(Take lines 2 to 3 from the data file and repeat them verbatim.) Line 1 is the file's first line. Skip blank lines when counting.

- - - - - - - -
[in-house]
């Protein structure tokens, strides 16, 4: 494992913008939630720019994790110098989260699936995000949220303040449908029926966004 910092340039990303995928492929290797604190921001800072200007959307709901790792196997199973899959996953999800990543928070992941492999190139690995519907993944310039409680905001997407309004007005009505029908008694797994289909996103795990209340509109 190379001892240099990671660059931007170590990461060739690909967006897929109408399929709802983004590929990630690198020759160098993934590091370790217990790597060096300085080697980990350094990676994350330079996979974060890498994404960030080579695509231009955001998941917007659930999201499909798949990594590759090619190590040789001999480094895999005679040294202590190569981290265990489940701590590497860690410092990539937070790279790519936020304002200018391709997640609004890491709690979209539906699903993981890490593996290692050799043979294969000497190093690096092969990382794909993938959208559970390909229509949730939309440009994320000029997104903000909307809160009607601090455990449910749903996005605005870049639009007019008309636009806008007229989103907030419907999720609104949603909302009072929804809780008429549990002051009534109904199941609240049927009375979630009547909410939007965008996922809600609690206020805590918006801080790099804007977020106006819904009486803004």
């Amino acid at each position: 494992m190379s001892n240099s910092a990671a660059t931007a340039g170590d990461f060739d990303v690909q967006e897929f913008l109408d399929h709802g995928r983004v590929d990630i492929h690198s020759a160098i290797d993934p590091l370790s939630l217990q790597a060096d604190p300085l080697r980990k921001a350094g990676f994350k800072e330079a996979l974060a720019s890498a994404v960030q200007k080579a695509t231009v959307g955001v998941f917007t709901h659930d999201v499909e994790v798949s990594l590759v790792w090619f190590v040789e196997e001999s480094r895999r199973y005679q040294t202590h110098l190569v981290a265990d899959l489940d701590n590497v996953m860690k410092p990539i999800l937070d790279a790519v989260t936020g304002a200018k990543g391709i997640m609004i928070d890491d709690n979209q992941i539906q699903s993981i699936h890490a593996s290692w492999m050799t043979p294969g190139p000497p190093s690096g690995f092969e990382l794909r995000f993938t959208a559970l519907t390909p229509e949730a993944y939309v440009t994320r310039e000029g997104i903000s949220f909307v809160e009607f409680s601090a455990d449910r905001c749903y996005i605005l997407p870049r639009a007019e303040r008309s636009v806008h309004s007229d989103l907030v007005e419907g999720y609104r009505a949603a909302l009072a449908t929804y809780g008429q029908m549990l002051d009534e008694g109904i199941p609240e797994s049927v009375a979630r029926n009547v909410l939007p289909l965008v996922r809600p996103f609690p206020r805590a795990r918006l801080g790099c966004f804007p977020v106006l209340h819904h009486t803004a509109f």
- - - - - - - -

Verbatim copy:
């Protein structure tokens, strides 16, 4: 494992913008939630720019994790110098989260699936995000949220303040449908029926966004 910092340039990303995928492929290797604190921001800072200007959307709901790792196997199973899959996953999800990543928070992941492999190139690995519907993944310039409680905001997407309004007005009505029908008694797994289909996103795990209340509109 190379001892240099990671660059931007170590990461060739690909967006897929109408399929709802983004590929990630690198020759160098993934590091370790217990790597060096300085080697980990350094990676994350330079996979974060890498994404960030080579695509231009955001998941917007659930999201499909798949990594590759090619190590040789001999480094895999005679040294202590190569981290265990489940701590590497860690410092990539937070790279790519936020304002200018391709997640609004890491709690979209539906699903993981890490593996290692050799043979294969000497190093690096092969990382794909993938959208559970390909229509949730939309440009994320000029997104903000909307809160009607601090455990449910749903996005605005870049639009007019008309636009806008007229989103907030419907999720609104949603909302009072929804809780008429549990002051009534109904199941609240049927009375979630009547909410939007965008996922809600609690206020805590918006801080790099804007977020106006819904009486803004």
């Amino acid at each position: 494992m190379s001892n240099s910092a990671a660059t931007a340039g170590d990461f060739d990303v690909q967006e897929f913008l109408d399929h709802g995928r983004v590929d990630i492929h690198s020759a160098i290797d993934p590091l370790s939630l217990q790597a060096d604190p300085l080697r980990k921001a350094g990676f994350k800072e330079a996979l974060a720019s890498a994404v960030q200007k080579a695509t231009v959307g955001v998941f917007t709901h659930d999201v499909e994790v798949s990594l590759v790792w090619f190590v040789e196997e001999s480094r895999r199973y005679q040294t202590h110098l190569v981290a265990d899959l489940d701590n590497v996953m860690k410092p990539i999800l937070d790279a790519v989260t936020g304002a200018k990543g391709i997640m609004i928070d890491d709690n979209q992941i539906q699903s993981i699936h890490a593996s290692w492999m050799t043979p294969g190139p000497p190093s690096g690995f092969e990382l794909r995000f993938t959208a559970l519907t390909p229509e949730a993944y939309v440009t994320r310039e000029g997104i903000s949220f909307v809160e009607f409680s601090a455990d449910r905001c749903y996005i605005l997407p870049r639009a007019e303040r008309s636009v806008h309004s007229d989103l907030v007005e419907g999720y609104r009505a949603a909302l009072a449908t929804y809780g008429q029908m549990l002051d009534e008694g109904i199941p609240e797994s049927v009375a979630r029926n009547v909410l939007p289909l965008v996922r809600p996103f609690p206020r805590a795990r918006l801080g790099c966004f804007p977020v106006l209340h819904h009486t803004a509109f």